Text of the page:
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Can anyone confirm that using a persistent outgoing TCP connection on port 80 will not be blocked by the vast majority of consumer firewalls?

That has been assumption based on the fact that HTTP runs over TCP, but of course it is theoretically possible to analyze the packets. Question is do most CONSUMER firewalls do this or not?

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Yes, there are quite a few things that do minimal packet analysis. Firewalls aren't the only issue either: proxies also filter things. – Mat May 16 '12 at 8:05
up vote 2 down vote accepted

The feature is called ALG, Application Layer Gateway. This is where the firewall is aware of and perhaps even participates in an application protocol

There are two main reasons a firewall may do this:

  • Protocol support, in order to support the protocol it is necessary to snoop/participate, e.g. opening up additional ports for non passive FTP or media ports for SIP+SDP
  • Additional security, an ALG may function as a transparent proxy and filter protocol commands and actions to enforce policy. E.g. preventing the HTTP CONNECT method

ALGs have been a common feature of stateful firewalls for many years, though often the source of instability.

For security proscriptive environments expect HTTP to be validated and filtered either by a firewall or other dedicated policy enforcement appliance.

Residential broadband routers do not tend to have advanced firewall features. I would be surprised to find any with HTTP validation / filtering on port 80.

Personal software firewalls come in two flavours, basic and advanced. Most consumers will have a basic one that probably comes with their operating system and will not do any HTTP validation / filtering.

However, there is a rising trend in antivirus product differentiation of advanced internet content filtering for threat protection, there is significant possibility these may filter HTTP activity (but is difficult to determine with certainty from their Feature Lists).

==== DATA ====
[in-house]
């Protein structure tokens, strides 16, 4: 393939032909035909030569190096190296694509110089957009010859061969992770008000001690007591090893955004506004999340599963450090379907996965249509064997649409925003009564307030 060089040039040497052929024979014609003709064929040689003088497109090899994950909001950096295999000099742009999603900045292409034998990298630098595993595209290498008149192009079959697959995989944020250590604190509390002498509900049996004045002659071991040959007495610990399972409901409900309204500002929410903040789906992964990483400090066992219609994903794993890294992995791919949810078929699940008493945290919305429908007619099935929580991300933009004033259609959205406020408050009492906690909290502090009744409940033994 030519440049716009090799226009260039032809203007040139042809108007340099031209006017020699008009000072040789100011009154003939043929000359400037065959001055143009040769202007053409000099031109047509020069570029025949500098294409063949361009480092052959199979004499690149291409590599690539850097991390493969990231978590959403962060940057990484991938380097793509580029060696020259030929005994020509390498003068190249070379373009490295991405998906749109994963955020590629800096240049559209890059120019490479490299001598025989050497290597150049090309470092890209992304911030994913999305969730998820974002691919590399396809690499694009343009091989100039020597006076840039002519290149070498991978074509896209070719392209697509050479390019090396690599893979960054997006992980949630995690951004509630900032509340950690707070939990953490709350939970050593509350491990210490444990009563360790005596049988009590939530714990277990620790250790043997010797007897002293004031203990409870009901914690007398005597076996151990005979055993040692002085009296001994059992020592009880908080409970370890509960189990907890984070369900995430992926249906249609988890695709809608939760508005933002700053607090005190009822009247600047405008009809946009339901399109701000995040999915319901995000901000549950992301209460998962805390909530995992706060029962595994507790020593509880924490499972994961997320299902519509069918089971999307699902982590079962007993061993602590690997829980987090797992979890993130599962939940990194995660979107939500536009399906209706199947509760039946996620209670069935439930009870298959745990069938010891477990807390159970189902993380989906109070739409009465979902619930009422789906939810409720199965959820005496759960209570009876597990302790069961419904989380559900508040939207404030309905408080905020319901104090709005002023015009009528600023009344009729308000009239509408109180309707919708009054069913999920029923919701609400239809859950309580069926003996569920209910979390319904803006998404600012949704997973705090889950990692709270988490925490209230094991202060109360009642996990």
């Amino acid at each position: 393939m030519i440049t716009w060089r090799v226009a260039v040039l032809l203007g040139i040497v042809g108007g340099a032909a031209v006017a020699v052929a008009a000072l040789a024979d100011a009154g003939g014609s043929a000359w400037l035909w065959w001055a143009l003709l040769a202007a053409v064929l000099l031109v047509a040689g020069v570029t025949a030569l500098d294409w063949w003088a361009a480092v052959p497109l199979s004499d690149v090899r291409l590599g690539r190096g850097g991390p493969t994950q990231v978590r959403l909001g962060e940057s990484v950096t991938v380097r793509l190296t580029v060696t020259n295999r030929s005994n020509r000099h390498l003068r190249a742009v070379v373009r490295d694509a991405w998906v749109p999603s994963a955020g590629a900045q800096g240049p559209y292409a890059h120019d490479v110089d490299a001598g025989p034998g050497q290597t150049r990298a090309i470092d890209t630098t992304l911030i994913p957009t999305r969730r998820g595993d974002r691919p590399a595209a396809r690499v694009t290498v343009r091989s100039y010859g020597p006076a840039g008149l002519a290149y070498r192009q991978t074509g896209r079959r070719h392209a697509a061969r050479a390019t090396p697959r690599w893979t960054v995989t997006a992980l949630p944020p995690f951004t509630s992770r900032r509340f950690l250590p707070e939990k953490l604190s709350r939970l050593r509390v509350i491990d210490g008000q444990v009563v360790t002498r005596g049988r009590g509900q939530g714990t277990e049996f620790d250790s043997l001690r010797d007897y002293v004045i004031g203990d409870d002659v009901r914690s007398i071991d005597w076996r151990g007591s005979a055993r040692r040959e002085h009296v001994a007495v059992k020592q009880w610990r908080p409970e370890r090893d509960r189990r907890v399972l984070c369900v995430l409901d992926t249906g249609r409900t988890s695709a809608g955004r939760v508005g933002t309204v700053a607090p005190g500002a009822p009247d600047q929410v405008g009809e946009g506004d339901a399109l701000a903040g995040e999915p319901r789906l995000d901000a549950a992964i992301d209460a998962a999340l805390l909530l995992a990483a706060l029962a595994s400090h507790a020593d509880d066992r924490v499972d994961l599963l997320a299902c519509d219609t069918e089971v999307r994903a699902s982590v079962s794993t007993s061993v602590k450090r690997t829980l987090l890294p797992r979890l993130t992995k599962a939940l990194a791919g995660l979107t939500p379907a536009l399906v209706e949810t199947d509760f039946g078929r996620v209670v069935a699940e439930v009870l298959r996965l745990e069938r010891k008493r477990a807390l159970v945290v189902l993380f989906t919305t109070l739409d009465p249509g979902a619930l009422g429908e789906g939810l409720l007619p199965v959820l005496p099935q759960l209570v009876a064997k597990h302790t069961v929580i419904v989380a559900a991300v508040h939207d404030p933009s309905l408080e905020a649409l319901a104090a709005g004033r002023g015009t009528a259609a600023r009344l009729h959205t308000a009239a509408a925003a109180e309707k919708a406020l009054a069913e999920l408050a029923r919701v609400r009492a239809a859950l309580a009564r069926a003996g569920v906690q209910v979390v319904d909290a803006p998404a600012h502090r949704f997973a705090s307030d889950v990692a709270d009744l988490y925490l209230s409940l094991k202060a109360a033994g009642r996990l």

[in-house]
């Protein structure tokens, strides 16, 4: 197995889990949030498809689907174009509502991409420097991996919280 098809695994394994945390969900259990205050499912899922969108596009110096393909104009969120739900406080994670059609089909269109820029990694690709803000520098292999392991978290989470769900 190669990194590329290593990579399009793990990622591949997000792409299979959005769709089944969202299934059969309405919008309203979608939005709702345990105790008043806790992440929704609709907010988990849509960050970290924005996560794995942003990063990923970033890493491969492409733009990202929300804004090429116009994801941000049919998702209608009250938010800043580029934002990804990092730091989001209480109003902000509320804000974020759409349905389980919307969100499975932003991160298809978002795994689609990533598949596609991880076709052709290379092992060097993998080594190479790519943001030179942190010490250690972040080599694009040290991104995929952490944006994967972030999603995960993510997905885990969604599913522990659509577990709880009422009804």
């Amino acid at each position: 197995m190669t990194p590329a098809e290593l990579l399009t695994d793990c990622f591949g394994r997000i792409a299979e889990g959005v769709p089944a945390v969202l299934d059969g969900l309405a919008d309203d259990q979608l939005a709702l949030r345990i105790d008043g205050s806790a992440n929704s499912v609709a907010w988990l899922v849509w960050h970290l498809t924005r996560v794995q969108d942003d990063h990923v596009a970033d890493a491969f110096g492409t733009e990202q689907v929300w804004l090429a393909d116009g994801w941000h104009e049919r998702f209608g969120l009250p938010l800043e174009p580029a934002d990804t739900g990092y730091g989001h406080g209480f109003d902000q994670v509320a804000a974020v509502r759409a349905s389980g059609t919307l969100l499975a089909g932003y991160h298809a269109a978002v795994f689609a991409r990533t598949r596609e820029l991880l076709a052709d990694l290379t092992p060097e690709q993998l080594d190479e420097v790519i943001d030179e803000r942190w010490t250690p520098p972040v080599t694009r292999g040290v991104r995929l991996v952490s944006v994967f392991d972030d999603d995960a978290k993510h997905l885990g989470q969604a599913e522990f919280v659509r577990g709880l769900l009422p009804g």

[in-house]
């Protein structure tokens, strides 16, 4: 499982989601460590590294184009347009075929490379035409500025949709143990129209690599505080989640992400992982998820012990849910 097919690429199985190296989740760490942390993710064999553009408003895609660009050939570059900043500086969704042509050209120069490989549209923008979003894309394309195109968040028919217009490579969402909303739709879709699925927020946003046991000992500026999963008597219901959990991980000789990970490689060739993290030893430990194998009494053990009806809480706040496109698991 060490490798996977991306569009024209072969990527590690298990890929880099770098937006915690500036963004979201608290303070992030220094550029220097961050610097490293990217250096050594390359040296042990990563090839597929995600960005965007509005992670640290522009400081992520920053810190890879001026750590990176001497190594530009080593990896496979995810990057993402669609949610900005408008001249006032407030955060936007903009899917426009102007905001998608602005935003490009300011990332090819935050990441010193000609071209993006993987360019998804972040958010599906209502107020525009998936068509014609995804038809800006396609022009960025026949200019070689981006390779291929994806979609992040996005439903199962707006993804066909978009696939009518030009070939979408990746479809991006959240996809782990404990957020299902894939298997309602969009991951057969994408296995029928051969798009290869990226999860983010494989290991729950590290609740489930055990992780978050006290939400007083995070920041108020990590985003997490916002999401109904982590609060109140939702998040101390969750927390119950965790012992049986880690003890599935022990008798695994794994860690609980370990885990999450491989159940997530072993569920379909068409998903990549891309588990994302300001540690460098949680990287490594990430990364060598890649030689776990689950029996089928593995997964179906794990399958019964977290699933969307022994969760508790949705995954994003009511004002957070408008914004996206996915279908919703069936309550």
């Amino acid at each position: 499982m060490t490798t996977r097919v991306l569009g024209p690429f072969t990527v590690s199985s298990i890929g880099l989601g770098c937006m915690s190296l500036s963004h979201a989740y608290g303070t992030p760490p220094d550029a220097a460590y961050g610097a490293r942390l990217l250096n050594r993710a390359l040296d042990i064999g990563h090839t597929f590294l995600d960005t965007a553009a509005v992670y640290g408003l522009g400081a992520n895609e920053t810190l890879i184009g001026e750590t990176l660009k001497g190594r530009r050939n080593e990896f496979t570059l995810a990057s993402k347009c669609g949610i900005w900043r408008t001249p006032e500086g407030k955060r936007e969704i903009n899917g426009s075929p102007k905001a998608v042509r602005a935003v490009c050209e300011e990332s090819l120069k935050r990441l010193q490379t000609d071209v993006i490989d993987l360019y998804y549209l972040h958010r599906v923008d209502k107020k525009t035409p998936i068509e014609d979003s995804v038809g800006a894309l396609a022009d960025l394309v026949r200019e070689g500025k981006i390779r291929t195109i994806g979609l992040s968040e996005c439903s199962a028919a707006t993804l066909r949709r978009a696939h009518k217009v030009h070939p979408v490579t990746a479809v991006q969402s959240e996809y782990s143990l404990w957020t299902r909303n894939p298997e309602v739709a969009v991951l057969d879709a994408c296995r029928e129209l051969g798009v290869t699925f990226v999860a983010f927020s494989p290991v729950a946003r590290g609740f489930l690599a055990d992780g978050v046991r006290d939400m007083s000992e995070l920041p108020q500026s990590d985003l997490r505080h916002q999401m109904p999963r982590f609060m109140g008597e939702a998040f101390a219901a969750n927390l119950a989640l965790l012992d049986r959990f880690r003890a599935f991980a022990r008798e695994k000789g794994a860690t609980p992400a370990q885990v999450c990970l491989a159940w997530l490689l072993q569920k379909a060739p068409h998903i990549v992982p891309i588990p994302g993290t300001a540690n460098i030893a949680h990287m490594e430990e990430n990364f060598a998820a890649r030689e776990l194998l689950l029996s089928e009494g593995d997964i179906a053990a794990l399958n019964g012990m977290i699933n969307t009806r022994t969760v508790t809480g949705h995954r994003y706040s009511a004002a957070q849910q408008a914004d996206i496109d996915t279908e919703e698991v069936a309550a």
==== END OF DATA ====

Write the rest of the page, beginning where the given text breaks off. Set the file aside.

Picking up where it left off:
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Do consumer firewalls do this? I'm trying to get a feel of whether port80 non-HTTP outgoing traffic is blocked for the majority of people, not whether it's technically possible to block it. – Harry Mexican May 16 '12 at 8:28
What do you mean by "consumer firewalls"? Residential broadband routers? Personal software firewalls? – MattH May 16 '12 at 8:44
Yep, both of those. As in firewalls not run by companies. – Harry Mexican May 16 '12 at 8:46
Accepted since only answer to address non-corporate situations, which is what I meant as 'consumer' in the question. Cheers... – Harry Mexican May 16 '12 at 9:27
You're welcome. When you mention Firewall, it is synonymous with Dedicated Hardware Firewall in my mind and perhaps those of others. I'm not used to the term Consumer Firewall and do not immediately associate it with Residential Broadband Router or Personal Software Firewall. – MattH May 16 '12 at 9:36

It's almost impossible to answer this question with anything other than "it depends".

Most leading firewall vendor solutions will do this through their configuration.

You will find paranoid organisations (financial, government, military, gambling etc) will typically have such application intelligence enabled. They will detect the traffic as not valid HTTP and so block it for both security and performance reasons.

This type of feature is (these days) typically turned on by default and as you know, most people don't change a default configuration after the vendor or consultant has left.

However, some companies, where the techies don't understand or they have no power in the decision-making, will turn such application intelligence off because it interferes with business, i.e. internal apps or external apps (running on the LAN and connecting back), developed as bespoke solutions, work over TCP port 80 (hey, it's always open) and are non-http.

You don't just have to worry about firewalls though, most companies run internal proxy servers for outgoing traffic and these typically now only allow valid HTTP on port 80 and their configuration isn't changed as a proxy server is usually requested by the infrastructure and security teams and they don't want non-http over port 80. Additionally, there's also load balancers and they're typically configured for HTTP on port 80, for a variety of reasons such as content switching, rewrites, load-balancing and security.

To summarise, in my experience, that'd be a yes but I haven't worked a lot with SMEs, primarily larger corporates.

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port 80 is blocked by many firewalls for example you have to add exceptions like i allow Skype or msn messenger to use port 80 for out going traffic

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